The late writer-activist Toni Cade Bambara once wrote that black folks have been socialized "to ignore or laugh at the [spiritual] damage" that we have suffered historically under white supremacy in the U.S. On some level, this dynamic explains why blacks reacted so intensely to Hurricane Katrina compared to whites. Conditioned as we've become to dodge our hurt, many of us were emotionally ambushed by the magnitude of black suffering that was paraded before us on a daily basis. When Kanye West broke with the prepared script during the Hurricane Katrina Fundraiser and declared to the world that George Bush didn't like black people, many of us cheered him on--not because what he said was profound or even well-articulated, but because he vomited up his hurt, confusion, and anger over the events in a raw, uncensored way that we could relate to on a visceral level as oppressed people. Indeed, his speech became such a spectacle, in part, because it has become so rare in our hyper-bling era to see artists, athletes, and even preachers (think Rev. T.D. Jakes and Rev. Creflo Dollar-Bill-Ya'll) risk tarnishing their marketability potential--i.e, pissing off a segment of their fan base--to address such hot-button racial issues in the public domain.
Spike Lee was addressing this phenomenon, albeit indirectly, when he pointed out that when artists like John Singleton make movies like "Rosewood"--which dramatized a horrific racial massacre in 1923 of a small black community in Florida--black people didn't show up to support it. (I happened to see "Rosewood," by the way, and it was a good movie, if not one of Singleton's best.) Though I have no way of confirming this, my suspicion is that African Americans tend not to patronize these movies--not because they are poorly made--but because they throw back at us issues of suffering and pain for which we have no adequate language and for which we dare not allow ourselves to feel. Though Kanye West managed to emerge from his political ordeal with his career still firmly intact (which was due in no small part by his counseled decision to keep his mouth shut about the issue afterward), the media attacks that followed--most notably from the political Right--offered a stark reminder to West and the rest of us that confronting the (white) sources of black pain comes at a high emotional, social, and economic cost.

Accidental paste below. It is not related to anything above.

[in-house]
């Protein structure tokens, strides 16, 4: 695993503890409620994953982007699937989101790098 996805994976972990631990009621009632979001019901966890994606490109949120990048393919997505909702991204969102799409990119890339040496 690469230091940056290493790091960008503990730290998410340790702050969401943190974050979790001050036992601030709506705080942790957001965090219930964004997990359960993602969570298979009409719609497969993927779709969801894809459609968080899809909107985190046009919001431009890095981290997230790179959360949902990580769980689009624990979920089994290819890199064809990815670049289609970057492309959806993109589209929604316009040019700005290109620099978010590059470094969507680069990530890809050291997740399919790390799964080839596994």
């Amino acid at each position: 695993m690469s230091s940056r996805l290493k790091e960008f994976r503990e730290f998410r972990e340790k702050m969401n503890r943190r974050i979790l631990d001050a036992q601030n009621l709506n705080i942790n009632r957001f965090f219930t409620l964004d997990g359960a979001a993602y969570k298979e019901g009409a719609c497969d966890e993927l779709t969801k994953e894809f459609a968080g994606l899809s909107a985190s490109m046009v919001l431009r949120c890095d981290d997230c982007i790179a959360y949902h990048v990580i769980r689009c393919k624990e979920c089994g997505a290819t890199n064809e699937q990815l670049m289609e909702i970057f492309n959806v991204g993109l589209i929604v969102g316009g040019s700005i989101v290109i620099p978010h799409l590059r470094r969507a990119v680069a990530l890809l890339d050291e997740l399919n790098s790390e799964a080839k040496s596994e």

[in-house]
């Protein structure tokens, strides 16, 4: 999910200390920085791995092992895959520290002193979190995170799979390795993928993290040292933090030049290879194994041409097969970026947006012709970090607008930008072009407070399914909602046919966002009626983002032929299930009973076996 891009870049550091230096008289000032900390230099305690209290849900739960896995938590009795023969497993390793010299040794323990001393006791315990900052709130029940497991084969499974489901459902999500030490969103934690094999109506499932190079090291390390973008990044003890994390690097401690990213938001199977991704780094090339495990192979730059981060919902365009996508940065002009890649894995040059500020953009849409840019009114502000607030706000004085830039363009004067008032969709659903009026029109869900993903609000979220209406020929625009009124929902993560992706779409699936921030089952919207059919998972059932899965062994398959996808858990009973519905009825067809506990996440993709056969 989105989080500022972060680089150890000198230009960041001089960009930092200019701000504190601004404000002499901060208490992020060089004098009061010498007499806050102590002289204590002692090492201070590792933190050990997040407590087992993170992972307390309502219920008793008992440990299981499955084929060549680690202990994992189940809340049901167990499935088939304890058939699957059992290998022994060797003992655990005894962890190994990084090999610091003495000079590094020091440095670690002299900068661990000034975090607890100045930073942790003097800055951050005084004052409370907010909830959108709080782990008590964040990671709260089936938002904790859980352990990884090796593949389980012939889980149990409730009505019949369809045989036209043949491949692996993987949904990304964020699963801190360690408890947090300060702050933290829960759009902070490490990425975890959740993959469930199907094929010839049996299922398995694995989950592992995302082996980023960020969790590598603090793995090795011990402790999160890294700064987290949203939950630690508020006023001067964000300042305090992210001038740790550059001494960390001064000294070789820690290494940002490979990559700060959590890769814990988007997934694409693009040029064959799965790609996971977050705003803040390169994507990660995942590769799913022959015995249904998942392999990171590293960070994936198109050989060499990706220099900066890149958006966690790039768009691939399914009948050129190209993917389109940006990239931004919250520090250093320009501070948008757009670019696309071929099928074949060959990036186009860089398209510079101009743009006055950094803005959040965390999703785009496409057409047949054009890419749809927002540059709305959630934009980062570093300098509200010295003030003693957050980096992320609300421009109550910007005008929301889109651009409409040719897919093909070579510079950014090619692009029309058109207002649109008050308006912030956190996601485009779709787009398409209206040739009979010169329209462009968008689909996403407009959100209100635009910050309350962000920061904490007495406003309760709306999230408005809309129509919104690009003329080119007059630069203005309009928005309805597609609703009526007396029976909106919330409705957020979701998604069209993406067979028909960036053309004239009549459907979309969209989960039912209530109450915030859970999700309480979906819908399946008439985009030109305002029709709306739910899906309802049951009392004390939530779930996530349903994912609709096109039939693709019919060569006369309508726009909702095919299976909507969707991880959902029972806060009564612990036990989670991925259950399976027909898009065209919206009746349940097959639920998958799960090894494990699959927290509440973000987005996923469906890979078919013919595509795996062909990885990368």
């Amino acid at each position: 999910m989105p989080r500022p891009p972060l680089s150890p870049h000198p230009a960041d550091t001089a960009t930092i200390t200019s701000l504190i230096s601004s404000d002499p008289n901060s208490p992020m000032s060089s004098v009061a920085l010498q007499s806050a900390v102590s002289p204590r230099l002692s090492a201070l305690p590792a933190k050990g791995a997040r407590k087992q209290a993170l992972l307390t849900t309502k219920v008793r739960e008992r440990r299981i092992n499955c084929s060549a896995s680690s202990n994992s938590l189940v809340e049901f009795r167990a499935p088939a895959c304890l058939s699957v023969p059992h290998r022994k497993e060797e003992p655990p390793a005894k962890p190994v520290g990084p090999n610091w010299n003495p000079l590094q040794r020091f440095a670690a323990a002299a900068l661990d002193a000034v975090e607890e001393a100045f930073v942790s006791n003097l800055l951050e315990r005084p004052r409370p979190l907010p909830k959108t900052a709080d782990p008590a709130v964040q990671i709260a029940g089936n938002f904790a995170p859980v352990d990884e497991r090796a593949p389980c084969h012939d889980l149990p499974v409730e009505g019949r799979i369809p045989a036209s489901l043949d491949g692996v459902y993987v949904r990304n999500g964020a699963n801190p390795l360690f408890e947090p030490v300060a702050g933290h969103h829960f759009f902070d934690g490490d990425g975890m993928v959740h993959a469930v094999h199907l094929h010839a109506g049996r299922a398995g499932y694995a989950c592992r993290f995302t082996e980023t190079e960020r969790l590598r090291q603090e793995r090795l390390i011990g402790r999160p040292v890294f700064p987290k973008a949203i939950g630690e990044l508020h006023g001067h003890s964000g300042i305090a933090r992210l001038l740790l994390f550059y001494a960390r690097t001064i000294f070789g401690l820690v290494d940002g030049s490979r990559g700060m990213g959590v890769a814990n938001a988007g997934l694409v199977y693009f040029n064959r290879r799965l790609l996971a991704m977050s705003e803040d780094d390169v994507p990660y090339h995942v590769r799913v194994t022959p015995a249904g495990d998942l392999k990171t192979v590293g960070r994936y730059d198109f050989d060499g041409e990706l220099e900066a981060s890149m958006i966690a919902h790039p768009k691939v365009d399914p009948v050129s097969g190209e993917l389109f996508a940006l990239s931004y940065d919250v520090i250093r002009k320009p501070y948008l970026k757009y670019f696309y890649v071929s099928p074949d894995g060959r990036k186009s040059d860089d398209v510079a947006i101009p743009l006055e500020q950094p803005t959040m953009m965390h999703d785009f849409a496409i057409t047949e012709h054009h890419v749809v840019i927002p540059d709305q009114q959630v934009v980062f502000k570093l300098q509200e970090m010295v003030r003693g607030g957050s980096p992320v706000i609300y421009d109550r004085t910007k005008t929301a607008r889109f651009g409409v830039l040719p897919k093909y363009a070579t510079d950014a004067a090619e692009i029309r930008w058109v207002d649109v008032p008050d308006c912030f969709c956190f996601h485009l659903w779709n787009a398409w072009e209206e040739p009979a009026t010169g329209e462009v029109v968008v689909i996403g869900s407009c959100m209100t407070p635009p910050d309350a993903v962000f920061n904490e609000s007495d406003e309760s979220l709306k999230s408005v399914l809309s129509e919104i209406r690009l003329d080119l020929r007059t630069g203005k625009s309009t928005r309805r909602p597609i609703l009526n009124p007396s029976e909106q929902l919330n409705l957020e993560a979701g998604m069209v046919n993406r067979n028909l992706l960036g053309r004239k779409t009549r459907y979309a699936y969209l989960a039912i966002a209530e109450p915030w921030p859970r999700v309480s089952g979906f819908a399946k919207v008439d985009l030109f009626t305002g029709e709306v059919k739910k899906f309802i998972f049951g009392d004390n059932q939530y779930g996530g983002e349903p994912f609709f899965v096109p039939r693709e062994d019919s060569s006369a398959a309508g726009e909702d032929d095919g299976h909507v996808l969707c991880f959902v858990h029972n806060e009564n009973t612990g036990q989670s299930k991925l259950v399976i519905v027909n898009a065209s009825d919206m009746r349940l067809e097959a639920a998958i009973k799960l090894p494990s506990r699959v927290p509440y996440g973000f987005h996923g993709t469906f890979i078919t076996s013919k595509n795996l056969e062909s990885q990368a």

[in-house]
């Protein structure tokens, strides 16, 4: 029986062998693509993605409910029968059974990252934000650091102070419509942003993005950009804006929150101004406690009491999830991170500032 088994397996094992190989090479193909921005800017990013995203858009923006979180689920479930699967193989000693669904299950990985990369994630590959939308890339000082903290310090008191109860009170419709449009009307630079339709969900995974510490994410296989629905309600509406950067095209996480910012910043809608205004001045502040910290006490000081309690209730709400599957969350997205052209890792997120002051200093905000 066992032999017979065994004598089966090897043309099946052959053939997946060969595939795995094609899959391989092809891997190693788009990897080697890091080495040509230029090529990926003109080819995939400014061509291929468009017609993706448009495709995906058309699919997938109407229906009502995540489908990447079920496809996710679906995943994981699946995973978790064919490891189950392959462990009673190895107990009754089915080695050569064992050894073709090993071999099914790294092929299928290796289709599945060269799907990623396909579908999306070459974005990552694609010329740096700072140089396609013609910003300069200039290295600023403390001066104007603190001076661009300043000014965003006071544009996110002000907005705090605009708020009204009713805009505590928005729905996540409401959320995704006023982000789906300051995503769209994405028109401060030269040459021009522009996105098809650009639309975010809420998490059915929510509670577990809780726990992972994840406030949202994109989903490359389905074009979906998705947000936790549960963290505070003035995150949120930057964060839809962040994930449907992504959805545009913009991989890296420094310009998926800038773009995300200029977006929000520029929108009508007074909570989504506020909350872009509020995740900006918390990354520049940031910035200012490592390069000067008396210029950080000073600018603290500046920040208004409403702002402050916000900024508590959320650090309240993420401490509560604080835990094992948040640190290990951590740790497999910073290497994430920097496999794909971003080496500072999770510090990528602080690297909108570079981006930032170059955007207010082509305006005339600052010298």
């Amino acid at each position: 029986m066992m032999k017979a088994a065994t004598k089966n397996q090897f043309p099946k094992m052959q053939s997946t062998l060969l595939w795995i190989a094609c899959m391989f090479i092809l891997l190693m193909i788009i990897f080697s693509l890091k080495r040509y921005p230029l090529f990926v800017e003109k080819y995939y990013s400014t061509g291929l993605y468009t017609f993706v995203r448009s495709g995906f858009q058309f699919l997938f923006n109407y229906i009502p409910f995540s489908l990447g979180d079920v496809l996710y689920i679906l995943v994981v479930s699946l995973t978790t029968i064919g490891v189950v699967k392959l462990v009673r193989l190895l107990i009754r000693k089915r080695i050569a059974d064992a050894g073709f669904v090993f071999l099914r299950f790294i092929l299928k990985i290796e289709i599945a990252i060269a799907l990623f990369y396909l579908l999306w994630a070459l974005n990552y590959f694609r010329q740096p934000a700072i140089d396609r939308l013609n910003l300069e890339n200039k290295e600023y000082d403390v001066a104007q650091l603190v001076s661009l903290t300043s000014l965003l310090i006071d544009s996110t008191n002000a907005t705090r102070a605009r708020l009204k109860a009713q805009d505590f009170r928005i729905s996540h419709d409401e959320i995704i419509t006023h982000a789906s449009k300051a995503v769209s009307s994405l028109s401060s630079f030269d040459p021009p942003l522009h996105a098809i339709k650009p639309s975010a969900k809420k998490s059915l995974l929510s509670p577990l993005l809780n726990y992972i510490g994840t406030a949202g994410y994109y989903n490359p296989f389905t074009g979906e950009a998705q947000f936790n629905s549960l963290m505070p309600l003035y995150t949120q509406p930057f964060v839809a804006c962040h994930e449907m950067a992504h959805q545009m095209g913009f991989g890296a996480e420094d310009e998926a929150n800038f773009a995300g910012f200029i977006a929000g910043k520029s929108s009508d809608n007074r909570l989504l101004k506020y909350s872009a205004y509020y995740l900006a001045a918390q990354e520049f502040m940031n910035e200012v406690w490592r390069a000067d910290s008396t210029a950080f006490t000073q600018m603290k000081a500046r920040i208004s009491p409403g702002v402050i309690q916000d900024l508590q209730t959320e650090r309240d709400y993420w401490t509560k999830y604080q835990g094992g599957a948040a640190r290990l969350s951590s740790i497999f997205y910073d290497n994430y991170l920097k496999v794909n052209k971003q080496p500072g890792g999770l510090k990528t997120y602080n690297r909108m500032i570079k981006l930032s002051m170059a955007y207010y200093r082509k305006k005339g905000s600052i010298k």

So, when Perry talks of making movies that cater to the needs/tastes of "the people,"--that is, black folks furthest down the class hierarchy--he is speaking truthfully. The problem, of course, is that he is not necessarily contributing to a healing and empowering discourse as much as he is capitalizing on our unhealthy coping mechanisms with lingering white oppression. Consider the fact that his last installment of the Madea series--"I Can Do Bad All By My Self" topped all movies in September, grossing $24 million in the first weekend. Clearly, if not predictably, black folks were not the only ones interested in the "dysfunctional" images of blackness that Perry was peddling. To be honest, I have difficulty watching Perry's movies to this day--not because they are poorly made, though some surely are--but because I recognize the emotional cover-up masked in jocularity. This cover-up for me is the real "House of Pain" for black folks.